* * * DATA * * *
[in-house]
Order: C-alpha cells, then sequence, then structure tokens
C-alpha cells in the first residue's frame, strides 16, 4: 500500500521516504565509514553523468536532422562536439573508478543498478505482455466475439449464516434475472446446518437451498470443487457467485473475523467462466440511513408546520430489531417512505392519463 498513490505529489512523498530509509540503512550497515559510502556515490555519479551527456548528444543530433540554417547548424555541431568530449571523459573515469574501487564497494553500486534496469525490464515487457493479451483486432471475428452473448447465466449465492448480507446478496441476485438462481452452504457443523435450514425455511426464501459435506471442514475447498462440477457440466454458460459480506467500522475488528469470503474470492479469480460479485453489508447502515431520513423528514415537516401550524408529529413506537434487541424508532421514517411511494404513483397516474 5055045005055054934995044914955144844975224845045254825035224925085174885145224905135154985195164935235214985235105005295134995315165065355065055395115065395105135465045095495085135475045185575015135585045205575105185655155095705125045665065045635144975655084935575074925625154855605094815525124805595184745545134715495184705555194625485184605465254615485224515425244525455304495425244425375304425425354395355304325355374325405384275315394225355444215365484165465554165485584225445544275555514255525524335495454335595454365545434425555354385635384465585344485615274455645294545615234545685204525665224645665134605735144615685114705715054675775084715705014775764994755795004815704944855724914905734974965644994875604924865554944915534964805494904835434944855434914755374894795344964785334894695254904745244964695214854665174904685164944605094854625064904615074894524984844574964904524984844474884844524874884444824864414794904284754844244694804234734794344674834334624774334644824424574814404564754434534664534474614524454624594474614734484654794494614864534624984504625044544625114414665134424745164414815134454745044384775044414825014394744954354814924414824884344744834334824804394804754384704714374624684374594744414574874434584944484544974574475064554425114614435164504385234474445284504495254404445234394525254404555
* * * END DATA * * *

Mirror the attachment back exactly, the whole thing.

[in-house]
Order: C-alpha cells, then sequence, then structure tokens
C-alpha cells in the first residue's frame, strides 16, 4: 500500500521516504565509514553523468536532422562536439573508478543498478505482455466475439449464516434475472446446518437451498470443487457467485473475523467462466440511513408546520430489531417512505392519463 498513490505529489512523498530509509540503512550497515559510502556515490555519479551527456548528444543530433540554417547548424555541431568530449571523459573515469574501487564497494553500486534496469525490464515487457493479451483486432471475428452473448447465466449465492448480507446478496441476485438462481452452504457443523435450514425455511426464501459435506471442514475447498462440477457440466454458460459480506467500522475488528469470503474470492479469480460479485453489508447502515431520513423528514415537516401550524408529529413506537434487541424508532421514517411511494404513483397516474 5055045005055054934995044914955144844975224845045254825035224925085174885145224905135154985195164935235214985235105005295134995315165065355065055395115065395105135465045095495085135475045185575015135585045205575105185655155095705125045665065045635144975655084935575074925625154855605094815525124805595184745545134715495184705555194625485184605465254615485224515425244525455304495425244425375304425425354395355304325355374325405384275315394225355444215365484165465554165485584225445544275555514255525524335495454335595454365545434425555354385635384465585344485615274455645294545615234545685204525665224645665134605735144615685114705715054675775084715705014775764994755795004815704944855724914905734974965644994875604924865554944915534964805494904835434944855434914755374894795344964785334894695254904745244964695214854665174904685164944605094854625064904615074894524984844574964904524984844474884844524874884444824864414794904284754844244694804234734794344674834334624774334644824424574814404564754434534664534474614524454624594474614734484654794494614864534624984504625044544625114414665134424745164414815134454745044384775044414825014394744954354814924414824884344744834334824804394804754384704714374624684374594744414574874434584944484544974574475064554425114614435164504385234474445284504495254404445234394525254404555